Inspired by Puccini's opera La Boheme, Rent trades Paris' Latin Quarter of the early 19th century for New York's East Village of the late 20th century, and tells the story of one year in the life of a group of artists struggling to live and love in the shadow of the AIDS epidemic, drugs, and homelessness.
Mark (Anthony Rapp) is the narrator, a guerilla filmmaker who lives in a rundown building in an area of the city known as Alphabet City. He pines for Maureen (Idina Menzel), a performance artist with an appreciation for all kinds of drama, who recently left him for a lawyer named Joanne (Tracie Thoms). Mark's roommate is Roger (Adam Pascal), a melancholy musician who can't manage to write a song. He's being wooed by a stripper, Mimi (Rosario Dawson), who lives downstairs, but remains emotionally unavailable to her and to his friends.
Tom Collins (Jesse L. Martin) and Angel (Wilson Jermaine Heredia) round out the core group of friends as the gay lovers who meet each other a few minutes after Tom, a computer whiz, is beaten up. Angel, a flamboyant drag queen street musician alternately referred to as "he" and "she," tends his wounds, and sparks fly.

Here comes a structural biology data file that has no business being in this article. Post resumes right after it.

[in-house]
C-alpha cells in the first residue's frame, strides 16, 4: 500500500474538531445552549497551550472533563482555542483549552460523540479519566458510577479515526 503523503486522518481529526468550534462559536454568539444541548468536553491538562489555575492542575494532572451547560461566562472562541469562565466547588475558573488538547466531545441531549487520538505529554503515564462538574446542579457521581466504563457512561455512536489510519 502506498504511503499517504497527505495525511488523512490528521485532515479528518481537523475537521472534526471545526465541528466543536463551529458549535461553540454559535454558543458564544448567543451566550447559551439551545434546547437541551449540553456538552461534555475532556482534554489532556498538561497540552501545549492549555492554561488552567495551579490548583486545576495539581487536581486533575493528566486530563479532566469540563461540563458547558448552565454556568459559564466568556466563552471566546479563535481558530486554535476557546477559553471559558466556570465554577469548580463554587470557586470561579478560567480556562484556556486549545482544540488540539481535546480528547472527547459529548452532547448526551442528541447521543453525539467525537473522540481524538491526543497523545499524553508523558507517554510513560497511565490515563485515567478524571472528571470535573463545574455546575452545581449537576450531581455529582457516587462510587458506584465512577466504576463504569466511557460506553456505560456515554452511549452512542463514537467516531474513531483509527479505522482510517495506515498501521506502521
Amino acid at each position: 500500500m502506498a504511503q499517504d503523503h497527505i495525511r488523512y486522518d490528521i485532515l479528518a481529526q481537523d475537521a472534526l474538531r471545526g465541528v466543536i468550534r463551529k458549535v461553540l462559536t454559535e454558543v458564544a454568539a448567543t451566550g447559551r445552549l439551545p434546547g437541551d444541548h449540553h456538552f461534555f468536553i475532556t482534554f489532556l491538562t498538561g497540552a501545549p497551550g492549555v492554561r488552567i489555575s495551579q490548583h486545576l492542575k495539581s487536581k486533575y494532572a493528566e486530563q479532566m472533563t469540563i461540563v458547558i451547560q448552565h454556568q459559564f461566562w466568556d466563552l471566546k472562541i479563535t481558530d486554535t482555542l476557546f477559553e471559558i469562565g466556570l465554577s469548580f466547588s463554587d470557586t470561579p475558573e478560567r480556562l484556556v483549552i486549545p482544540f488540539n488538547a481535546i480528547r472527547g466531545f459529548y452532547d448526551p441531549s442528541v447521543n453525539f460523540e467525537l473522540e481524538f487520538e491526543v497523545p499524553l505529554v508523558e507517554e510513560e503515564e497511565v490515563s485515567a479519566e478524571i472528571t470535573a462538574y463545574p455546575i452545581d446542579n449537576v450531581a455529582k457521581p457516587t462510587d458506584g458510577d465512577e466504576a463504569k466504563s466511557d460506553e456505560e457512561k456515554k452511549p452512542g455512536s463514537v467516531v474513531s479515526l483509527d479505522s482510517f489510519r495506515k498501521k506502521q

Together they sing their way from an eviction notice—issued by a former roommate, Benny (Taye Diggs), who married the landlord's daughter and has crossed over to the corporate dark side—to a street protest to an engagement dinner to a funeral. There's very little dialogue that doesn't have a melody, and the movie's exuberant musical performances trip along without much breathing room in which to develop strong attachments to the characters. We're dropped into the lives of these people and it's assumed we care. Some moviegoers will. Some moviegoers won't.
Rent is one of ...1
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